Weekly Wrap-up, October 09, 2015

Sprint is helping to solve mobile connectivity. Watch Sprint CEO, Marcelo Claure, at MIT SOLVE. Have a few extra bucks? Donate to help launch Tech Goes Home Chattanooga (TGH CHA), The Enterprise Center's new digital equity program for residents across Hamilton County, TN. Modeled after Boston’s award-winning Tech Goes Home, our mission is to provide underserved residents the tools, education, and access required for 21st century skills development. Find the Indigogo campaign here.

Google in Ghana: Google has announced that it’s hard at work trenching pipe for a fiber optic network to serve the cities Accra and Kumasi in Ghana as part of its little-known Project Link initiative, which already provides broadband Internet to Kampala, the capital of Uganda. And while it may be boring compared to drones and satellites, it has the potential to improve access to the millions of people living in these cities.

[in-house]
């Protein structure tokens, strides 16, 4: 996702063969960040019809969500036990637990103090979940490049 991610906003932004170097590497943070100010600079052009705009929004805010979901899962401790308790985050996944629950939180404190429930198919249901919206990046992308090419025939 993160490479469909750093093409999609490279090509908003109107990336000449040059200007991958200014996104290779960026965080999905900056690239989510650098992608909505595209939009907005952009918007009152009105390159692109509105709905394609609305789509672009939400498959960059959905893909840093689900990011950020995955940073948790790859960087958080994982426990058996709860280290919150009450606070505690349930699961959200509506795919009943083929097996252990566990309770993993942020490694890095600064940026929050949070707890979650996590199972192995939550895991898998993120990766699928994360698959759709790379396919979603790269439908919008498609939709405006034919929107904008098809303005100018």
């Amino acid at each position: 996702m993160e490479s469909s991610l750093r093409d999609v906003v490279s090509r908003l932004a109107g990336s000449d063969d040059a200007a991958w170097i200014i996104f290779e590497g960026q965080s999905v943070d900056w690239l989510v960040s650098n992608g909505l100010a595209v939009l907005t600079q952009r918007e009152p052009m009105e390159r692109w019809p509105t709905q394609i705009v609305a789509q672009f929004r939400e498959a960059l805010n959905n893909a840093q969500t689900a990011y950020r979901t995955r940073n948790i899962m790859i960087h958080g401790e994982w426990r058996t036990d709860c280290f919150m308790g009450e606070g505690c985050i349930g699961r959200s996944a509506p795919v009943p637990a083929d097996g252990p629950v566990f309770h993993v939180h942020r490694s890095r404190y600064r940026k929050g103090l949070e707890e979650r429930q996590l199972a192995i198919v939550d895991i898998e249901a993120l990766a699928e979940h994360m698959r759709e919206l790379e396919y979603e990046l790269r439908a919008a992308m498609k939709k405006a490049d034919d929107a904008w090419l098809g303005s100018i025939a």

A cool case study about digital equity in Tennessee where “a group of education, business, and community leaders from Nashville has been seriously discussing digital equity for more than five years. Under the leadership of former Metropolitan Nashville Public Schools (MNPS) Superintendent Jesse Register and long-standing former Nashville Mayor Karl Dean, the group is working on a major effort to transform education in the city.”

Check out coverage from Washington Post Live’s “Bridging the Digital Divide” forum this week. Highlights include:

  • Maya Wiley, counsel to New York Mayor Bill de Blasio, New York Public Library director of adult education services Luke Swarthout and The Post's Emma Brown discussed digital inclusion efforts in New York City including public WiFi hot spots and loanable WiFi units.
  • San Antonio Mayor Ivy Taylor and Abby Livingston, D.C. bureau chief for The Texas Tribune, discussed how critical digital literacy is to the economic growth of cities.